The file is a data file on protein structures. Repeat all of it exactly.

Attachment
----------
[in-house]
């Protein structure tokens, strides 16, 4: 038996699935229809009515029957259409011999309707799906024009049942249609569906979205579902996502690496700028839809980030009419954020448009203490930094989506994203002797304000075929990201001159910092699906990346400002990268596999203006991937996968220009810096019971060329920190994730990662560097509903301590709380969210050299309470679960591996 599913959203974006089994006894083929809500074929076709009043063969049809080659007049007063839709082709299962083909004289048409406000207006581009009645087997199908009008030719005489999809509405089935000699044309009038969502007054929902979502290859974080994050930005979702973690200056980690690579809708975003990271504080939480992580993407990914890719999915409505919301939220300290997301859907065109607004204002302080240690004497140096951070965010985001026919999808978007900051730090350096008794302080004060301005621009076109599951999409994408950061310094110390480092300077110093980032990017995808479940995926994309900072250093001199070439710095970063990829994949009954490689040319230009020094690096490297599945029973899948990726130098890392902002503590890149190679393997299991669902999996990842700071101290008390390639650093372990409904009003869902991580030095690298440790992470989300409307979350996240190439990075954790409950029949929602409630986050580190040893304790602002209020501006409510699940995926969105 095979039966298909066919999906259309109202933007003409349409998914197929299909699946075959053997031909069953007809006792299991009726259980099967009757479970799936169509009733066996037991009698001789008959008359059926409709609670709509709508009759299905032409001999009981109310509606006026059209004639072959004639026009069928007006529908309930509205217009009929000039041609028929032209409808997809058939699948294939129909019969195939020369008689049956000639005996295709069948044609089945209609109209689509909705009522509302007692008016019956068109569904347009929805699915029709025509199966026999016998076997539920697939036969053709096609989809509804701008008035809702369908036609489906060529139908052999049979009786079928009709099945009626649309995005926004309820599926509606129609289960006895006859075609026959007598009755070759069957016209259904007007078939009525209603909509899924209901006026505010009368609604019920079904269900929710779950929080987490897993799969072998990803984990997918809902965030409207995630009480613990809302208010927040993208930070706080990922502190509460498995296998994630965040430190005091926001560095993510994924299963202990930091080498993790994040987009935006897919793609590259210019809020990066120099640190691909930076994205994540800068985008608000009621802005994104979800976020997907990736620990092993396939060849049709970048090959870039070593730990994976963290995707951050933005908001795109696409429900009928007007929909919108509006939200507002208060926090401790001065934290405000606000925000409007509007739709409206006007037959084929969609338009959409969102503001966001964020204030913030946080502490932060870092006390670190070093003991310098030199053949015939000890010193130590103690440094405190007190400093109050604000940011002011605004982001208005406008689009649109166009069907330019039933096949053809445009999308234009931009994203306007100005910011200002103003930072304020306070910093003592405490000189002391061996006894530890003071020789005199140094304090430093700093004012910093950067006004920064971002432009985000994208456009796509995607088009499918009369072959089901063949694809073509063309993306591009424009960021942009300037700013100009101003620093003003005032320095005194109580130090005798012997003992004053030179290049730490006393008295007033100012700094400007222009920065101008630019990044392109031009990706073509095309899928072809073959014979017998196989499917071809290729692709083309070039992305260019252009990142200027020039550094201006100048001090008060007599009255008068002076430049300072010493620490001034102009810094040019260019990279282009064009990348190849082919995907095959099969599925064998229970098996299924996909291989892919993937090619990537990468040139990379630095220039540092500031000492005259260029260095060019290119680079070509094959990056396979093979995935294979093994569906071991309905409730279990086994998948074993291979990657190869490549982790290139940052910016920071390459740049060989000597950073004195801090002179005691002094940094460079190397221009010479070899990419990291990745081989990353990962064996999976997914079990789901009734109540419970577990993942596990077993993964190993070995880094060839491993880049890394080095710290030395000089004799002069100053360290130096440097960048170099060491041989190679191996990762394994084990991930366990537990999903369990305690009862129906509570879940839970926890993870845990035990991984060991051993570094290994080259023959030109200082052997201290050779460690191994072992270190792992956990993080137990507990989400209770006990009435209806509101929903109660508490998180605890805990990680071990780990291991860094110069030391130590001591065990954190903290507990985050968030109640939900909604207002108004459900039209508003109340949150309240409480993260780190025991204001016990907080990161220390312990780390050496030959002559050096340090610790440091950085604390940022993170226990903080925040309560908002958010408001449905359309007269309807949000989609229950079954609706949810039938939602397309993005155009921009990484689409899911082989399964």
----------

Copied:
[in-house]
């Protein structure tokens, strides 16, 4: 038996699935229809009515029957259409011999309707799906024009049942249609569906979205579902996502690496700028839809980030009419954020448009203490930094989506994203002797304000075929990201001159910092699906990346400002990268596999203006991937996968220009810096019971060329920190994730990662560097509903301590709380969210050299309470679960591996 599913959203974006089994006894083929809500074929076709009043063969049809080659007049007063839709082709299962083909004289048409406000207006581009009645087997199908009008030719005489999809509405089935000699044309009038969502007054929902979502290859974080994050930005979702973690200056980690690579809708975003990271504080939480992580993407990914890719999915409505919301939220300290997301859907065109607004204002302080240690004497140096951070965010985001026919999808978007900051730090350096008794302080004060301005621009076109599951999409994408950061310094110390480092300077110093980032990017995808479940995926994309900072250093001199070439710095970063990829994949009954490689040319230009020094690096490297599945029973899948990726130098890392902002503590890149190679393997299991669902999996990842700071101290008390390639650093372990409904009003869902991580030095690298440790992470989300409307979350996240190439990075954790409950029949929602409630986050580190040893304790602002209020501006409510699940995926969105 095979039966298909066919999906259309109202933007003409349409998914197929299909699946075959053997031909069953007809006792299991009726259980099967009757479970799936169509009733066996037991009698001789008959008359059926409709609670709509709508009759299905032409001999009981109310509606006026059209004639072959004639026009069928007006529908309930509205217009009929000039041609028929032209409808997809058939699948294939129909019969195939020369008689049956000639005996295709069948044609089945209609109209689509909705009522509302007692008016019956068109569904347009929805699915029709025509199966026999016998076997539920697939036969053709096609989809509804701008008035809702369908036609489906060529139908052999049979009786079928009709099945009626649309995005926004309820599926509606129609289960006895006859075609026959007598009755070759069957016209259904007007078939009525209603909509899924209901006026505010009368609604019920079904269900929710779950929080987490897993799969072998990803984990997918809902965030409207995630009480613990809302208010927040993208930070706080990922502190509460498995296998994630965040430190005091926001560095993510994924299963202990930091080498993790994040987009935006897919793609590259210019809020990066120099640190691909930076994205994540800068985008608000009621802005994104979800976020997907990736620990092993396939060849049709970048090959870039070593730990994976963290995707951050933005908001795109696409429900009928007007929909919108509006939200507002208060926090401790001065934290405000606000925000409007509007739709409206006007037959084929969609338009959409969102503001966001964020204030913030946080502490932060870092006390670190070093003991310098030199053949015939000890010193130590103690440094405190007190400093109050604000940011002011605004982001208005406008689009649109166009069907330019039933096949053809445009999308234009931009994203306007100005910011200002103003930072304020306070910093003592405490000189002391061996006894530890003071020789005199140094304090430093700093004012910093950067006004920064971002432009985000994208456009796509995607088009499918009369072959089901063949694809073509063309993306591009424009960021942009300037700013100009101003620093003003005032320095005194109580130090005798012997003992004053030179290049730490006393008295007033100012700094400007222009920065101008630019990044392109031009990706073509095309899928072809073959014979017998196989499917071809290729692709083309070039992305260019252009990142200027020039550094201006100048001090008060007599009255008068002076430049300072010493620490001034102009810094040019260019990279282009064009990348190849082919995907095959099969599925064998229970098996299924996909291989892919993937090619990537990468040139990379630095220039540092500031000492005259260029260095060019290119680079070509094959990056396979093979995935294979093994569906071991309905409730279990086994998948074993291979990657190869490549982790290139940052910016920071390459740049060989000597950073004195801090002179005691002094940094460079190397221009010479070899990419990291990745081989990353990962064996999976997914079990789901009734109540419970577990993942596990077993993964190993070995880094060839491993880049890394080095710290030395000089004799002069100053360290130096440097960048170099060491041989190679191996990762394994084990991930366990537990999903369990305690009862129906509570879940839970926890993870845990035990991984060991051993570094290994080259023959030109200082052997201290050779460690191994072992270190792992956990993080137990507990989400209770006990009435209806509101929903109660508490998180605890805990990680071990780990291991860094110069030391130590001591065990954190903290507990985050968030109640939900909604207002108004459900039209508003109340949150309240409480993260780190025991204001016990907080990161220390312990780390050496030959002559050096340090610790440091950085604390940022993170226990903080925040309560908002958010408001449905359309007269309807949000989609229950079954609706949810039938939602397309993005155009921009990484689409899911082989399964």